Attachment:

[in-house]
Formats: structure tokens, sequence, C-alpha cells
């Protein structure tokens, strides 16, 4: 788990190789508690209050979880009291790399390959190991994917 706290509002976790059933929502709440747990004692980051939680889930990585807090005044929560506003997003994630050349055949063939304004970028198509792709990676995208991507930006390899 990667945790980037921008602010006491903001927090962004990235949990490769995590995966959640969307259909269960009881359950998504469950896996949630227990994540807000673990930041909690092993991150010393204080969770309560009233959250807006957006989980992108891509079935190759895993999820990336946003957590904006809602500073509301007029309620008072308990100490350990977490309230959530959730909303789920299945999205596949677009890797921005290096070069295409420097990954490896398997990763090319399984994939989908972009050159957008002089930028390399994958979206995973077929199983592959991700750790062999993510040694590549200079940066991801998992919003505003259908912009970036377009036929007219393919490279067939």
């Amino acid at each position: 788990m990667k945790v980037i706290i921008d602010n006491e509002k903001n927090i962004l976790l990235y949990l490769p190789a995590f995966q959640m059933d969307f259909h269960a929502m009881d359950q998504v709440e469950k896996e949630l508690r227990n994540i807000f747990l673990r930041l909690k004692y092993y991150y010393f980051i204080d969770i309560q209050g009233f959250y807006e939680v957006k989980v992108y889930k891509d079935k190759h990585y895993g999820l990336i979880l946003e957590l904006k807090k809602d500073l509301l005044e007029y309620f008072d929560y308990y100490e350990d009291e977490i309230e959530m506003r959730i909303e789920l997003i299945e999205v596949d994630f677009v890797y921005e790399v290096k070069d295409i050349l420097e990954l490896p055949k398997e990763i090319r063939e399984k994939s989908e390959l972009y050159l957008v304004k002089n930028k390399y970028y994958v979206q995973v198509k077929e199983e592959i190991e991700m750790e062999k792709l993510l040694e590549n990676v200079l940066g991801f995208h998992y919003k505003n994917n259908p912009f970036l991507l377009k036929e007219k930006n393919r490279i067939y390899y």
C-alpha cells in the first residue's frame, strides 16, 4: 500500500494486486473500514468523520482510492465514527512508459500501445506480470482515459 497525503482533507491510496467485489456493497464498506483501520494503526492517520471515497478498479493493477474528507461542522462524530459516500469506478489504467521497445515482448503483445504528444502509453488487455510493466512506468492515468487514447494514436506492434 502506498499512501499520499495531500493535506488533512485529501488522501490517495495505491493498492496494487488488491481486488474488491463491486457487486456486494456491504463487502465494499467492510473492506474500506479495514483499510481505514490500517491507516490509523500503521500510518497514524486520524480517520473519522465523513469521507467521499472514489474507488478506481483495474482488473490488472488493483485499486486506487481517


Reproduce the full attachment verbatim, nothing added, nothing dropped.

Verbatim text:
[in-house]
Formats: structure tokens, sequence, C-alpha cells
């Protein structure tokens, strides 16, 4: 788990190789508690209050979880009291790399390959190991994917 706290509002976790059933929502709440747990004692980051939680889930990585807090005044929560506003997003994630050349055949063939304004970028198509792709990676995208991507930006390899 990667945790980037921008602010006491903001927090962004990235949990490769995590995966959640969307259909269960009881359950998504469950896996949630227990994540807000673990930041909690092993991150010393204080969770309560009233959250807006957006989980992108891509079935190759895993999820990336946003957590904006809602500073509301007029309620008072308990100490350990977490309230959530959730909303789920299945999205596949677009890797921005290096070069295409420097990954490896398997990763090319399984994939989908972009050159957008002089930028390399994958979206995973077929199983592959991700750790062999993510040694590549200079940066991801998992919003505003259908912009970036377009036929007219393919490279067939």
């Amino acid at each position: 788990m990667k945790v980037i706290i921008d602010n006491e509002k903001n927090i962004l976790l990235y949990l490769p190789a995590f995966q959640m059933d969307f259909h269960a929502m009881d359950q998504v709440e469950k896996e949630l508690r227990n994540i807000f747990l673990r930041l909690k004692y092993y991150y010393f980051i204080d969770i309560q209050g009233f959250y807006e939680v957006k989980v992108y889930k891509d079935k190759h990585y895993g999820l990336i979880l946003e957590l904006k807090k809602d500073l509301l005044e007029y309620f008072d929560y308990y100490e350990d009291e977490i309230e959530m506003r959730i909303e789920l997003i299945e999205v596949d994630f677009v890797y921005e790399v290096k070069d295409i050349l420097e990954l490896p055949k398997e990763i090319r063939e399984k994939s989908e390959l972009y050159l957008v304004k002089n930028k390399y970028y994958v979206q995973v198509k077929e199983e592959i190991e991700m750790e062999k792709l993510l040694e590549n990676v200079l940066g991801f995208h998992y919003k505003n994917n259908p912009f970036l991507l377009k036929e007219k930006n393919r490279i067939y390899y």
C-alpha cells in the first residue's frame, strides 16, 4: 500500500494486486473500514468523520482510492465514527512508459500501445506480470482515459 497525503482533507491510496467485489456493497464498506483501520494503526492517520471515497478498479493493477474528507461542522462524530459516500469506478489504467521497445515482448503483445504528444502509453488487455510493466512506468492515468487514447494514436506492434 502506498499512501499520499495531500493535506488533512485529501488522501490517495495505491493498492496494487488488491481486488474488491463491486457487486456486494456491504463487502465494499467492510473492506474500506479495514483499510481505514490500517491507516490509523500503521500510518497514524486520524480517520473519522465523513469521507467521499472514489474507488478506481483495474482488473490488472488493483485499486486506487481517